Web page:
2)      I don’t think that foreigners were supposed to be in this major. Actually it seems at times that they aren’t really sure what to do with us. There are only 3 of us and yet none of us have been on the roster. When I spoke to the office about it I got a very sassy reply that went something like ‘OF COURSE you’re not on the list. You guys didn’t take the test that the Chinese students took’. The fact that we have essentially a spoken English course also notes that perhaps they weren’t prepared for foreign students. There was even one teacher that asked if we needed a grade for the class. It can be bit discouraging, but I’m not the type to get hung up on trivialities.

3)      The Chinese classmates think all 3 of us foreigners are stupid and can’t speak Chinese. Maybe we are stupid, but we’re all in this class because we CAN speak Chinese. It really baffles me when I have classmates ask me if I can speak Chinese, or worse, the one guy who turned around to face me and instead of just asking me if I understood, he decided to ask the girl NEXT to him ‘you think she understands?’  uh? What? Excuse me? That’s just rude AF. If you wanna ask something ask me to my face, don’t ask about me like I’m not even there, or do it when you’re not facing me. That’s just obnoxious. I was so cold to him you have no idea.

4)      Students get to class something like 15-30 minutes before class begins. I normally get to class just in time and end up in the last seat available or at the very back. One day I managed to get to class early by 15 minutes and most of the room was filled, I got a seat on the side which was okay by me.

That’s about it.

Oh and my classmates fear me. I’m not sure why. Maybe it’s my hair style? At first I thought I was imagining it. But then my friend also noticed the same. Noones ever feared me before. It’s kind of empowering but I wonder what I can do to fix that.   



class schedule.jpg


Recommended Comments

Just smile at them and when they talk as if you are not there just reply in chinese of course "I am fine thank you, its so good of you to be concerned for me. If I have any questions I will be sure to ask you"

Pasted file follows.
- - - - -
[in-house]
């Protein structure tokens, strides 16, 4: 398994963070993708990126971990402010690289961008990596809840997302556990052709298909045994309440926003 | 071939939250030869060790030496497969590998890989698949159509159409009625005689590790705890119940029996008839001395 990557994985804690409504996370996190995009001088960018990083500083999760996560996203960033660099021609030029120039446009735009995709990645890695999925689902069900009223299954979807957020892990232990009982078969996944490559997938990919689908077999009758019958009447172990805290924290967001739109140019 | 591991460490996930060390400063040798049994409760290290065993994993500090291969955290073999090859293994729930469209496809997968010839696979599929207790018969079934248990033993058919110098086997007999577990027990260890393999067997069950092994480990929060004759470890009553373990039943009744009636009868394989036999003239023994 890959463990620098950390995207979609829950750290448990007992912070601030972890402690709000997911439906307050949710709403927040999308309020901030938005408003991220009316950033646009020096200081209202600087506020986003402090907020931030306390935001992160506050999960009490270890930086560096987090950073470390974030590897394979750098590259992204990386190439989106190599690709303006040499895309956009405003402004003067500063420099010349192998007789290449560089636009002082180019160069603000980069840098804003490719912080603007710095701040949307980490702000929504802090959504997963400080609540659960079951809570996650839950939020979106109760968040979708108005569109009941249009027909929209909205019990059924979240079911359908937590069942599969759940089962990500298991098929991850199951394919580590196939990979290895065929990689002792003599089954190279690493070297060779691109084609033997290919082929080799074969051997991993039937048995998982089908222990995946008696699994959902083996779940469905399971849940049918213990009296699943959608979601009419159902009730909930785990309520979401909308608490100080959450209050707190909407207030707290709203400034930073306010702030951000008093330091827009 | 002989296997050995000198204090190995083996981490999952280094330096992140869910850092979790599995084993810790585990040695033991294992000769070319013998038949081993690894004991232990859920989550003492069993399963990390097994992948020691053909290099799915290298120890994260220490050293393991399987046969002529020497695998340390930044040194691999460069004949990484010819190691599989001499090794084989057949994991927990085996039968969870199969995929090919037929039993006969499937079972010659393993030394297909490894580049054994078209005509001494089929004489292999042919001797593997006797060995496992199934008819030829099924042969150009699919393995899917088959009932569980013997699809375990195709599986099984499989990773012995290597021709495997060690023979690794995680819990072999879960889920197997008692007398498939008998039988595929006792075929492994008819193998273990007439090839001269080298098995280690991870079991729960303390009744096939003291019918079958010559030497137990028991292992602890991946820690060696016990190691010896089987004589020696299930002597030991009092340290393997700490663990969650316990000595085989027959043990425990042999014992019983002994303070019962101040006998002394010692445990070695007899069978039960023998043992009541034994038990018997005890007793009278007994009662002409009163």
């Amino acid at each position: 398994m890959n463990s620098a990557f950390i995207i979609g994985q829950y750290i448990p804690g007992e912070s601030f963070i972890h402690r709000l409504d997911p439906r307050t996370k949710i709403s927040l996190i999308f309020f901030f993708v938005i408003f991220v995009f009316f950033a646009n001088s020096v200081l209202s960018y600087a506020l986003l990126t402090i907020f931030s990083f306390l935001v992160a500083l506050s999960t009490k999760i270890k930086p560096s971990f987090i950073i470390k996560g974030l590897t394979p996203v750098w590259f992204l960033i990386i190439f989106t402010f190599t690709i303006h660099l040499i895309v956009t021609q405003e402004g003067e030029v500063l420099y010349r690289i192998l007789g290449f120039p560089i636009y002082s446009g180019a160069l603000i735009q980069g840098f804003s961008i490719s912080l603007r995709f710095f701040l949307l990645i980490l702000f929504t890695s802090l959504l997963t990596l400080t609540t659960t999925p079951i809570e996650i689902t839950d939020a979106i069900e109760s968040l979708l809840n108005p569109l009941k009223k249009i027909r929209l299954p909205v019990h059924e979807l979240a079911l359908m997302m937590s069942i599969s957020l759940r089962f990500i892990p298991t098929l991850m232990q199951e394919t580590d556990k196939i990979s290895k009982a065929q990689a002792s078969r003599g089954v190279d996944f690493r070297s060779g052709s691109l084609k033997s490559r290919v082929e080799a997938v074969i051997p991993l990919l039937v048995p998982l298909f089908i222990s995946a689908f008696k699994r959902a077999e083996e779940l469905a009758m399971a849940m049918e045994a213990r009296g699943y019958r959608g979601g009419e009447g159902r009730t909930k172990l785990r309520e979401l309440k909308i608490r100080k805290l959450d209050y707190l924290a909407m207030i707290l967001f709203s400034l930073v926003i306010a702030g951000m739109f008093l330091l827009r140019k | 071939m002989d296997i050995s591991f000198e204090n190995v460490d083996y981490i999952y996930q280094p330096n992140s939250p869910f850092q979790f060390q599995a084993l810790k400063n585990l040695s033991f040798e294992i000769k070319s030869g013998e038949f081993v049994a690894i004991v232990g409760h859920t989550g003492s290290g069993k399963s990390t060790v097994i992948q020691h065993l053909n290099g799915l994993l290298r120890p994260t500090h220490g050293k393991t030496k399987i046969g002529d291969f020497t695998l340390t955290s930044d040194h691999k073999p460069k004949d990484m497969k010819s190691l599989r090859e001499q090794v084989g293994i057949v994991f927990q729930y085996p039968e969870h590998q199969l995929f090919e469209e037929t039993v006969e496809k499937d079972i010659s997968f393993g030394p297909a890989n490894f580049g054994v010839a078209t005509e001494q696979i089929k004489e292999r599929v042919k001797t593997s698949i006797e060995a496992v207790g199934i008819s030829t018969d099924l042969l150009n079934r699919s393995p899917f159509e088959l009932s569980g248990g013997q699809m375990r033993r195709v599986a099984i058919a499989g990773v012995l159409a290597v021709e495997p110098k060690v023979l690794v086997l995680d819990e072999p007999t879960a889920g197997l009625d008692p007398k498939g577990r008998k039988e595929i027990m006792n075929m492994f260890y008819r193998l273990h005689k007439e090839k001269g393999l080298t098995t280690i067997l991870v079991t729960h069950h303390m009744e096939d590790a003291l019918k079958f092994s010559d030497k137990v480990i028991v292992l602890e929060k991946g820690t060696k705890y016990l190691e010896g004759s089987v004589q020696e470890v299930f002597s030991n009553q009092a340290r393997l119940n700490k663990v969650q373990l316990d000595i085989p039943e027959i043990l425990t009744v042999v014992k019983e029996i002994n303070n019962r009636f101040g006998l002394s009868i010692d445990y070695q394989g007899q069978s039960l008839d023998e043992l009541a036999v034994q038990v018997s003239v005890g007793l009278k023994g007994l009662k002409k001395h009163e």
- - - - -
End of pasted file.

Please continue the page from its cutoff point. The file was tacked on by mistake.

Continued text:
I am sure after the novelty wears off you will strike up a friendship with some of them.

Link to comment

Looking forward to the rest of this blog!


There's no point antagonising folk you'll be spending a lot of time with, and probably working on joint assignments. Be friendly and gently correct assumptions about your Chinese. Unless they're rude again, in which case all bets are off. 

  • Like 1
Link to comment

I am very interested in your experience, so I hope you can find time in between your studies to post more about it :)


I'd love to know if you run into any issues with accents as well!

Link to comment

Thanks for the advice. I decided to try some of it today. I exchanged pleasantries with one girl and then another class I sat next to my classmate whose taking Spanish class with me. 


I have a classmate whose really eager to speak with all the foreign students in class, he hasn't had much luck with me because he pissed me off that first day and didn't attempt again until today. But I find that he says some really stupid things. For instance, today when I was leaving class he came up to me 'hey, hey" and I smiled and said hello back and then he asked me 'Are you wearing a wig?". I was like ??? what? huh? and he goes oh never mind I must be confusing you for the other american girl. I'm like uhhhhh I'm the only American girl in our class. At that point im not going to lie, I was kind of feeling pissed off. I'm thinking, does my hair look fake to you??? Then he goes on and asks if I'm a democrat because I said I was from New York, so I said that I was, then he goes 'oh me too'. And I'm like uhh what? In what world does China have a democratic party?